Regardless, the competing options shouldn’t cause us to miss the clear objective: to restructure the federal court system in order to “unpack” it of disagreeable appointments and make sure the Supreme Court does not stand in the way of the Democratic Party’s transformative political agenda.
The key difference between FDR’s failed plan and Biden’s pending plan explains why this time the strategy might well succeed.
Then, congressional leadership of the Democratic Party unanimously opposed FDR’s “judicial reform” as an executive power grab that threatened the independence of the Supreme Court and thus the whole federal judiciary. Judiciary Chairman Hatton Sumners (D-TX) blocked the legislation in the House. Judiciary Chairman Henry Ashurst (D-AZ) stopped it the Senate, warning that playing with the Court would allow presidents to “suppress free speech, free assembly, and invade other constitutional guarantees of citizens.”
Today, congressional leadership of the Democratic Party is actively pushing the idea. “This is long overdue court reform as far as I’m concerned,” says Senator Mazie Hirono (D-HI) of the Senate Judiciary Committee. “This is not something that a lot of us have not thought about.” The Democratic Chairman of the House Judiciary Committee has warned that if a Supreme Court nominee is forced through “Congress will have to act and expanding the Court would be the right place to start.” As Senator Chuck Schumer (D-NY) has said repeatedly: “If we win the majority, everything is on the table.”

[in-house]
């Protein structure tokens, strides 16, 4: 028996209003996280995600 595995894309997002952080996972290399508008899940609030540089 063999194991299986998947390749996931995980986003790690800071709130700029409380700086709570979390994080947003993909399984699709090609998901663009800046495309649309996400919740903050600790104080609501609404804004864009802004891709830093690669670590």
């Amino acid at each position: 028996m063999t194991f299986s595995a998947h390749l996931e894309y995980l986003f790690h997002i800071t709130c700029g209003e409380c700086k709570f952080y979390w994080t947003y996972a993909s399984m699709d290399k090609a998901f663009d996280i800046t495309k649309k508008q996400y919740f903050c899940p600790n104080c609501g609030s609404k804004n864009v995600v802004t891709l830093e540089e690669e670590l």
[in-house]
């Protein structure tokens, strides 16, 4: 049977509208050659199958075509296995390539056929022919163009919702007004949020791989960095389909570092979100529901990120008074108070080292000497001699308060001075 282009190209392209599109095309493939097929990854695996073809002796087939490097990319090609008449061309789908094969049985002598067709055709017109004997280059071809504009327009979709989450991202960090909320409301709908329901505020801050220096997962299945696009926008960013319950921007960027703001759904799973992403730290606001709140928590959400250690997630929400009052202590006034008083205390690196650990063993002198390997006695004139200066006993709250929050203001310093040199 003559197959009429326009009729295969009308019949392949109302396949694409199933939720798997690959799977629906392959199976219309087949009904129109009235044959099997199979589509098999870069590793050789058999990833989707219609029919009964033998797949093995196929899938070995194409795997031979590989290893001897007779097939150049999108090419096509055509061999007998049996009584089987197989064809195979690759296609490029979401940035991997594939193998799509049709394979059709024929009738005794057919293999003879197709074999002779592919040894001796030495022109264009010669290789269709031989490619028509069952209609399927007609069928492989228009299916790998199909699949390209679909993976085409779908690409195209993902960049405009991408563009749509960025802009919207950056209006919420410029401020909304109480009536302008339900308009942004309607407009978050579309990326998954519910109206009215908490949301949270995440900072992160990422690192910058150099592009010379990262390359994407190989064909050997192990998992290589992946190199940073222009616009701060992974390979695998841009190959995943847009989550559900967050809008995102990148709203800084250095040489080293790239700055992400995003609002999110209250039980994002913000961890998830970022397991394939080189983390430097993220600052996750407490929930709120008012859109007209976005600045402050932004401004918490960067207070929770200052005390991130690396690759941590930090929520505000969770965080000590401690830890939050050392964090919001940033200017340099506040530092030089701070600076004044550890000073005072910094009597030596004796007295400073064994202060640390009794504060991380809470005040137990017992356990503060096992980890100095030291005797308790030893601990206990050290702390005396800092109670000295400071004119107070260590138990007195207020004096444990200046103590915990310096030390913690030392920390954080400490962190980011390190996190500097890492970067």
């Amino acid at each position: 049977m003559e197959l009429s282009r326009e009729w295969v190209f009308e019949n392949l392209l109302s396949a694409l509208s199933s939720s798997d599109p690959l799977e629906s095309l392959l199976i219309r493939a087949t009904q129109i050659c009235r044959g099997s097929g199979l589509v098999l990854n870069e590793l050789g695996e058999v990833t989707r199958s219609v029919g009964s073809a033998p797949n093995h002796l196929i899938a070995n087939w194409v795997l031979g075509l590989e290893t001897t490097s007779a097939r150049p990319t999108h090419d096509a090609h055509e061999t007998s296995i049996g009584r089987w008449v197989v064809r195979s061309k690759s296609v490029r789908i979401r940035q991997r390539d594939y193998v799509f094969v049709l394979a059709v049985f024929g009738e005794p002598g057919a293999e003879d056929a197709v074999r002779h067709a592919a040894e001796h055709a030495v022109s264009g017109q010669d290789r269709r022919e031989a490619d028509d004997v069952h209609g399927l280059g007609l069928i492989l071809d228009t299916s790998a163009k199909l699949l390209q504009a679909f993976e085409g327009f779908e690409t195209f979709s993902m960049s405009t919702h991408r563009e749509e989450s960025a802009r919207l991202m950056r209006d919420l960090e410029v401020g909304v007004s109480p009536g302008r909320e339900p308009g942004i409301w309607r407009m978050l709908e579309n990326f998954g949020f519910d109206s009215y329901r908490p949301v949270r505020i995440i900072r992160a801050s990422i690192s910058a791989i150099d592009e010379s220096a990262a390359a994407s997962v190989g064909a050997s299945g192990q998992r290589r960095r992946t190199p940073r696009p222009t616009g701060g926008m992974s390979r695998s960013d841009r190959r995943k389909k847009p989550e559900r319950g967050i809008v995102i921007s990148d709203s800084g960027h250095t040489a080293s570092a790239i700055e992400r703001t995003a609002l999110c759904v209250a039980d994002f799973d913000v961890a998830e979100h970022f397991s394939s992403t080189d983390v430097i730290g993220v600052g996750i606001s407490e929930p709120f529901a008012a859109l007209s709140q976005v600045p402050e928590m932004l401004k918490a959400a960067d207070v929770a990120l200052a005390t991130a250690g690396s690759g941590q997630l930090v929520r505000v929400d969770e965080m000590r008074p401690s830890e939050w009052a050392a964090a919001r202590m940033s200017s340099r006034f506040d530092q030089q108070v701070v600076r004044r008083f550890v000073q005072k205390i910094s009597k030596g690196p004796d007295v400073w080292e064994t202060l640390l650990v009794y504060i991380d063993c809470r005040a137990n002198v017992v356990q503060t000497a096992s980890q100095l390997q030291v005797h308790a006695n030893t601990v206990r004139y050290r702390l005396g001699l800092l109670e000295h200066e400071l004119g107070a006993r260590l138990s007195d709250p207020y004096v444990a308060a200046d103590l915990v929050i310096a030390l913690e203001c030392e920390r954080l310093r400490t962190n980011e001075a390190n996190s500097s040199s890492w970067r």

Legislation already has been introduced in the House to allow new presidents (beginning in 2021) to add two new Justices and eventually (whenever the new Supreme Court exceeds nine members) move the longest-serving Justices to senior status.
So here we are on the cusp of an election, and voters do not know Joe Biden’s plan to restructure the Supreme Court.
Yet like Edgar Allen Poe’s Purloined Letter, it has been in plain view all along.
Candidate Biden just doesn’t want to spoil his presidential surprise: “You’ll know my position on Court packing when the election is over.”
Matthew Spalding is the Dean of the Van Andel Graduate School of Government at Hillsdale College’s Washington, D.C campus.